Barry McNamara  |   Published January 17, 2017

The election explained

Political science professor Haq discusses election at four Pakistan universities
Pakistanis have “lots and lots and lots” of questions about America’s 2016 presidential election, and Monmouth College political science professor Farhat Haq answered many of them recently while visiting her native country.

Haq was asked by the director of the American Institute of Pakistan Studies, which she serves as treasurer, to speak at universities about the election. She spoke at four institutions – Government College Lahore; Punjab University Lahore; Qaid-e-Azam University, Islamabad; and BZU in Multan.

“Many more places wanted to schedule a talk, but I only had so much time,” said Haq, who gave the talks in late December and early January.

The theme of Haq’s talks was how to make sense of Brexit and the election of Donald Trump.

“These were both unpredictable events,” she said. “Political scientists were caught by surprise by both, because polling showed other outcomes. What is it that we were missing?”

Haq said the short answer is that political scientists needed to “pay more attention to passions and emotions, as opposed to ideology and political interests.”

She pointed to a surge in “nationalist-based politics,” with its “fear of outsiders.”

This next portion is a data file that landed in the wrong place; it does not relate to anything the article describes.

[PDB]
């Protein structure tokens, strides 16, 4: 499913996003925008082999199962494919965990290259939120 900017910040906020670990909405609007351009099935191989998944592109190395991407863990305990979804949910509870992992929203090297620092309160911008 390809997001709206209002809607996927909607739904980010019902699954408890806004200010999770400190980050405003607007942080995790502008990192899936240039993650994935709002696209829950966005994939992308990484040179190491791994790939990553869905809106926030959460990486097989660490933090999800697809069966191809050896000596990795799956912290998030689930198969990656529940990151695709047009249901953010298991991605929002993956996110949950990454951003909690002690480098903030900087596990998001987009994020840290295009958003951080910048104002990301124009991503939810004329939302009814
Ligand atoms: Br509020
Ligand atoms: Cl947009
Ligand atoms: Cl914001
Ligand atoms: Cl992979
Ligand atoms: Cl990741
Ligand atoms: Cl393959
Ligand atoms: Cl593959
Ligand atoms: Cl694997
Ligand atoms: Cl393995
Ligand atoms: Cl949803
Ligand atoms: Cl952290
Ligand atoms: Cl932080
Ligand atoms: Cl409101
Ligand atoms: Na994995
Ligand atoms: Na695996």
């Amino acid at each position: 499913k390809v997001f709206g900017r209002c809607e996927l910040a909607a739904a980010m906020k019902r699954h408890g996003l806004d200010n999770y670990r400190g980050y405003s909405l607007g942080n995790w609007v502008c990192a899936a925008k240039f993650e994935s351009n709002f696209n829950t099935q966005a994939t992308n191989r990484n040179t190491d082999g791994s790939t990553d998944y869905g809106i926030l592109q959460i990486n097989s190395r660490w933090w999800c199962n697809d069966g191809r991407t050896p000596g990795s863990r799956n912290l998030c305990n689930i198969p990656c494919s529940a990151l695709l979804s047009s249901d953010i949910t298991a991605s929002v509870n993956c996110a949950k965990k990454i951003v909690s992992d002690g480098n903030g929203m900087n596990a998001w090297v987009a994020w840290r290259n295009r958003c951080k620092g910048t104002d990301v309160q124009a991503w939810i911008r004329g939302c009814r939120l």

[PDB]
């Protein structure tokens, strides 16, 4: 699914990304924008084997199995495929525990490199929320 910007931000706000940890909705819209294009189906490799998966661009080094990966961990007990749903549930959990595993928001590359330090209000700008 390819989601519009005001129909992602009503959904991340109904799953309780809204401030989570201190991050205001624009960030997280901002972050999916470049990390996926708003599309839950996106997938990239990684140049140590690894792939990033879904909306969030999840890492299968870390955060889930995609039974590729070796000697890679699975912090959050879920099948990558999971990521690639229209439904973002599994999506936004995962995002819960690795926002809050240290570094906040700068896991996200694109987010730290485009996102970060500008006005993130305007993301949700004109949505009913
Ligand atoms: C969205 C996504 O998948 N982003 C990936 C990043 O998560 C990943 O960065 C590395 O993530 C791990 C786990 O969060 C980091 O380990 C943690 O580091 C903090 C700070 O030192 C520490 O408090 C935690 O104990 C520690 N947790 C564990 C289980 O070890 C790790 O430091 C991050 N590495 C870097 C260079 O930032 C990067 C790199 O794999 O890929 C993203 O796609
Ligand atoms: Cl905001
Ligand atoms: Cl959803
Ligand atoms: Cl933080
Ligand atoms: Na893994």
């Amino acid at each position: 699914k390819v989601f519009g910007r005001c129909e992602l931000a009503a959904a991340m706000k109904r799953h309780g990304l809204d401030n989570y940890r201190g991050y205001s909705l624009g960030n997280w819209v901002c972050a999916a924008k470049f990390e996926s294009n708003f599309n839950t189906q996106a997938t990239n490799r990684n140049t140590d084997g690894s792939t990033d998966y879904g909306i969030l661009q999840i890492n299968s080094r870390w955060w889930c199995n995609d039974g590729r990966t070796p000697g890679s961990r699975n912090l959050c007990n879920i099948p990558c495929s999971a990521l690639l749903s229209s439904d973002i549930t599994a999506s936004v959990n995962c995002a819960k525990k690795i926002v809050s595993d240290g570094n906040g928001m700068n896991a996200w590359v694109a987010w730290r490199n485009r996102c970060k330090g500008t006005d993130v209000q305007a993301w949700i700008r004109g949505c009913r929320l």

“How do we understand that and make sense of it?” she asked.

Haq said she reassured her audiences, which were as much as 90 percent Muslim, that Pakistanis would still be able to travel to the United States.

“I explained this is still a country of laws, and that there is a difference between campaign rhetoric and reality – that there wouldn’t be a dramatic change,” she said. “It’s going to take many months to see what the change dynamic is.”

There almost surely will be change, and Haq said some young people in Pakistan are eager to see it, despite what Trump has said about Muslims in the past.

“I heard a whole gamut of responses,” she said. “Several young people at all four talks thought that Trump should be given a chance – that maybe things in the United States haven’t been moving in the right direction, and that Trump’s new way of doing things might be better. I had expected to hear a lot more negativity about Trump.”

Part of Haq’s talks focused on “explaining the machinations” of American elections, as Pakistanis said “they heard Hillary Clinton was winning,” and that she received 2.8 million more votes than Trump.

“I explained the Electoral College and how that happened,” Haq said. “Overall, it was very interesting to me to understand what some of their concerns were. Pakistanis were fascinated by the election and many watched live coverage, which was in the middle of the night. They had lots and lots and lots of questions.”

A graduate of the State University of New York at Fredonia, Haq earned her master’s degree in government from Cornell University in 1983 and her Ph.D. in government from Cornell in 1987. In her sixth year on Monmouth’s faculty, she won the prestigious Burlington Northern Foundation Faculty Achievement Award, and she is also a recipient of Monmouth’s Hatch Academic Excellence Award for Distinguished Teaching.
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